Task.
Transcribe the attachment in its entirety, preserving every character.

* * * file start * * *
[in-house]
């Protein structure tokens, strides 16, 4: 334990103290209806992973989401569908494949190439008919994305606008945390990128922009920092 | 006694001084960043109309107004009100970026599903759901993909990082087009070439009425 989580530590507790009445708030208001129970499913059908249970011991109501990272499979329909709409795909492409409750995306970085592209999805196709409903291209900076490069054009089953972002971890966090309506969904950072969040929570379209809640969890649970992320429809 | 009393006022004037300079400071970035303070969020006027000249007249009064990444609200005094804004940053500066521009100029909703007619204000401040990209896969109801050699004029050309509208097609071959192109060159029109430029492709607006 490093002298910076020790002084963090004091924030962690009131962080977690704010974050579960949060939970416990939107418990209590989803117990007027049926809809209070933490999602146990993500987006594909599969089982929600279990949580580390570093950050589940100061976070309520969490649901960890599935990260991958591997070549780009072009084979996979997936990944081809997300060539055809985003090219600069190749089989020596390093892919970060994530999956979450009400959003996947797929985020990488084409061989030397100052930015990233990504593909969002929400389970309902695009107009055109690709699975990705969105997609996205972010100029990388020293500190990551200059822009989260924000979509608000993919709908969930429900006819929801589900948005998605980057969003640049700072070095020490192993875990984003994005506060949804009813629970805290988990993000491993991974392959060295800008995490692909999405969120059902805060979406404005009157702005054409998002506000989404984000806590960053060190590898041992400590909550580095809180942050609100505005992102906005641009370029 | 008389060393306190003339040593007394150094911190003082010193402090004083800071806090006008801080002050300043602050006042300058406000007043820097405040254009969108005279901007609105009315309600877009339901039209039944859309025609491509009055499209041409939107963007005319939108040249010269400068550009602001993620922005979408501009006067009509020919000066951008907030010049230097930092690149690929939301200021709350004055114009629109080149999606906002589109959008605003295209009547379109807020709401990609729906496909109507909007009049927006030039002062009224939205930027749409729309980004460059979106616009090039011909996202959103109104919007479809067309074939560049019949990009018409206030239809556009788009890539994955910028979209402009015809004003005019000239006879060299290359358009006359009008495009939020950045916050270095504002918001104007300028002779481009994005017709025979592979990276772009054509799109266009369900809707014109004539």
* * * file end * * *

[in-house]
């Protein structure tokens, strides 16, 4: 334990103290209806992973989401569908494949190439008919994305606008945390990128922009920092 | 006694001084960043109309107004009100970026599903759901993909990082087009070439009425 989580530590507790009445708030208001129970499913059908249970011991109501990272499979329909709409795909492409409750995306970085592209999805196709409903291209900076490069054009089953972002971890966090309506969904950072969040929570379209809640969890649970992320429809 | 009393006022004037300079400071970035303070969020006027000249007249009064990444609200005094804004940053500066521009100029909703007619204000401040990209896969109801050699004029050309509208097609071959192109060159029109430029492709607006 490093002298910076020790002084963090004091924030962690009131962080977690704010974050579960949060939970416990939107418990209590989803117990007027049926809809209070933490999602146990993500987006594909599969089982929600279990949580580390570093950050589940100061976070309520969490649901960890599935990260991958591997070549780009072009084979996979997936990944081809997300060539055809985003090219600069190749089989020596390093892919970060994530999956979450009400959003996947797929985020990488084409061989030397100052930015990233990504593909969002929400389970309902695009107009055109690709699975990705969105997609996205972010100029990388020293500190990551200059822009989260924000979509608000993919709908969930429900006819929801589900948005998605980057969003640049700072070095020490192993875990984003994005506060949804009813629970805290988990993000491993991974392959060295800008995490692909999405969120059902805060979406404005009157702005054409998002506000989404984000806590960053060190590898041992400590909550580095809180942050609100505005992102906005641009370029 | 008389060393306190003339040593007394150094911190003082010193402090004083800071806090006008801080002050300043602050006042300058406000007043820097405040254009969108005279901007609105009315309600877009339901039209039944859309025609491509009055499209041409939107963007005319939108040249010269400068550009602001993620922005979408501009006067009509020919000066951008907030010049230097930092690149690929939301200021709350004055114009629109080149999606906002589109959008605003295209009547379109807020709401990609729906496909109507909007009049927006030039002062009224939205930027749409729309980004460059979106616009090039011909996202959103109104919007479809067309074939560049019949990009018409206030239809556009788009890539994955910028979209402009015809004003005019000239006879060299290359358009006359009008495009939020950045916050270095504002918001104007300028002779481009994005017709025979592979990276772009054509799109266009369900809707014109004539």